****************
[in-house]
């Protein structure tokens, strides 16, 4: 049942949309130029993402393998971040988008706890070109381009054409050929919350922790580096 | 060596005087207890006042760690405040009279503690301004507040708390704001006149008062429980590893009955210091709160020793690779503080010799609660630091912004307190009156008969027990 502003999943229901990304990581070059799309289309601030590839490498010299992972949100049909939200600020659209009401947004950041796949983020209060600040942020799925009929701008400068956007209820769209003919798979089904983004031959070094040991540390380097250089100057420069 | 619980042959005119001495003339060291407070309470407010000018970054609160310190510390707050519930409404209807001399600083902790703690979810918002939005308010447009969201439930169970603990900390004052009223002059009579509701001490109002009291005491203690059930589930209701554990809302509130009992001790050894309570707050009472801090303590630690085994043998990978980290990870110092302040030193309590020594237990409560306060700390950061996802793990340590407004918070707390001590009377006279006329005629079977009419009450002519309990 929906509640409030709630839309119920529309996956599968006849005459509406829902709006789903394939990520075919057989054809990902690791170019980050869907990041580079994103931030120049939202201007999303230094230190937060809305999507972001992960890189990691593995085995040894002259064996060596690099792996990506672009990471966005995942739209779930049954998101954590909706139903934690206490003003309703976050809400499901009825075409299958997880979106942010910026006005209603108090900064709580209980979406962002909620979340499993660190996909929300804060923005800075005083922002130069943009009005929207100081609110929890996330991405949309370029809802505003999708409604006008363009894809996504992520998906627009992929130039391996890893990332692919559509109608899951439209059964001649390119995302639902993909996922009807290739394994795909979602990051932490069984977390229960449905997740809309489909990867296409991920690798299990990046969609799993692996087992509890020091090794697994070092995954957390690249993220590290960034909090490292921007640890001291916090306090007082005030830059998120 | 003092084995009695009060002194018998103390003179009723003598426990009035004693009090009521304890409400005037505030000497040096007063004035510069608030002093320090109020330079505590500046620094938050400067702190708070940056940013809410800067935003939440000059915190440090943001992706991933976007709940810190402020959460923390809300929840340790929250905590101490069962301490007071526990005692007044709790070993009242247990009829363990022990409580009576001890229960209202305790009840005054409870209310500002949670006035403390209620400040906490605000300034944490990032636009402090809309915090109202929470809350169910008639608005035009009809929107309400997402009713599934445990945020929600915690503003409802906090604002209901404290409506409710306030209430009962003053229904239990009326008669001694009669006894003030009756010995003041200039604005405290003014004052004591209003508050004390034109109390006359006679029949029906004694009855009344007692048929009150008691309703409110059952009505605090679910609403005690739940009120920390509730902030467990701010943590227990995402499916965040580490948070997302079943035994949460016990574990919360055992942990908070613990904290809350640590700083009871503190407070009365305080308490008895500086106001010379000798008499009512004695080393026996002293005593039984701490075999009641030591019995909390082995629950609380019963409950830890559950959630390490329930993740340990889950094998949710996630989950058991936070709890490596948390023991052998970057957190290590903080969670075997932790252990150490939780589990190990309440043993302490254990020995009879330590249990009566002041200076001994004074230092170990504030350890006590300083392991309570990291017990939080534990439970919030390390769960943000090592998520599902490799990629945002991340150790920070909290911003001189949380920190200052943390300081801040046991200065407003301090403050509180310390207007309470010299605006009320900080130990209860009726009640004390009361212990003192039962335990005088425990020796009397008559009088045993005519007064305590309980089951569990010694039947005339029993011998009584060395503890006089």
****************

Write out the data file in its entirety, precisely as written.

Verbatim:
[in-house]
């Protein structure tokens, strides 16, 4: 049942949309130029993402393998971040988008706890070109381009054409050929919350922790580096 | 060596005087207890006042760690405040009279503690301004507040708390704001006149008062429980590893009955210091709160020793690779503080010799609660630091912004307190009156008969027990 502003999943229901990304990581070059799309289309601030590839490498010299992972949100049909939200600020659209009401947004950041796949983020209060600040942020799925009929701008400068956007209820769209003919798979089904983004031959070094040991540390380097250089100057420069 | 619980042959005119001495003339060291407070309470407010000018970054609160310190510390707050519930409404209807001399600083902790703690979810918002939005308010447009969201439930169970603990900390004052009223002059009579509701001490109002009291005491203690059930589930209701554990809302509130009992001790050894309570707050009472801090303590630690085994043998990978980290990870110092302040030193309590020594237990409560306060700390950061996802793990340590407004918070707390001590009377006279006329005629079977009419009450002519309990 929906509640409030709630839309119920529309996956599968006849005459509406829902709006789903394939990520075919057989054809990902690791170019980050869907990041580079994103931030120049939202201007999303230094230190937060809305999507972001992960890189990691593995085995040894002259064996060596690099792996990506672009990471966005995942739209779930049954998101954590909706139903934690206490003003309703976050809400499901009825075409299958997880979106942010910026006005209603108090900064709580209980979406962002909620979340499993660190996909929300804060923005800075005083922002130069943009009005929207100081609110929890996330991405949309370029809802505003999708409604006008363009894809996504992520998906627009992929130039391996890893990332692919559509109608899951439209059964001649390119995302639902993909996922009807290739394994795909979602990051932490069984977390229960449905997740809309489909990867296409991920690798299990990046969609799993692996087992509890020091090794697994070092995954957390690249993220590290960034909090490292921007640890001291916090306090007082005030830059998120 | 003092084995009695009060002194018998103390003179009723003598426990009035004693009090009521304890409400005037505030000497040096007063004035510069608030002093320090109020330079505590500046620094938050400067702190708070940056940013809410800067935003939440000059915190440090943001992706991933976007709940810190402020959460923390809300929840340790929250905590101490069962301490007071526990005692007044709790070993009242247990009829363990022990409580009576001890229960209202305790009840005054409870209310500002949670006035403390209620400040906490605000300034944490990032636009402090809309915090109202929470809350169910008639608005035009009809929107309400997402009713599934445990945020929600915690503003409802906090604002209901404290409506409710306030209430009962003053229904239990009326008669001694009669006894003030009756010995003041200039604005405290003014004052004591209003508050004390034109109390006359006679029949029906004694009855009344007692048929009150008691309703409110059952009505605090679910609403005690739940009120920390509730902030467990701010943590227990995402499916965040580490948070997302079943035994949460016990574990919360055992942990908070613990904290809350640590700083009871503190407070009365305080308490008895500086106001010379000798008499009512004695080393026996002293005593039984701490075999009641030591019995909390082995629950609380019963409950830890559950959630390490329930993740340990889950094998949710996630989950058991936070709890490596948390023991052998970057957190290590903080969670075997932790252990150490939780589990190990309440043993302490254990020995009879330590249990009566002041200076001994004074230092170990504030350890006590300083392991309570990291017990939080534990439970919030390390769960943000090592998520599902490799990629945002991340150790920070909290911003001189949380920190200052943390300081801040046991200065407003301090403050509180310390207007309470010299605006009320900080130990209860009726009640004390009361212990003192039962335990005088425990020796009397008559009088045993005519007064305590309980089951569990010694039947005339029993011998009584060395503890006089």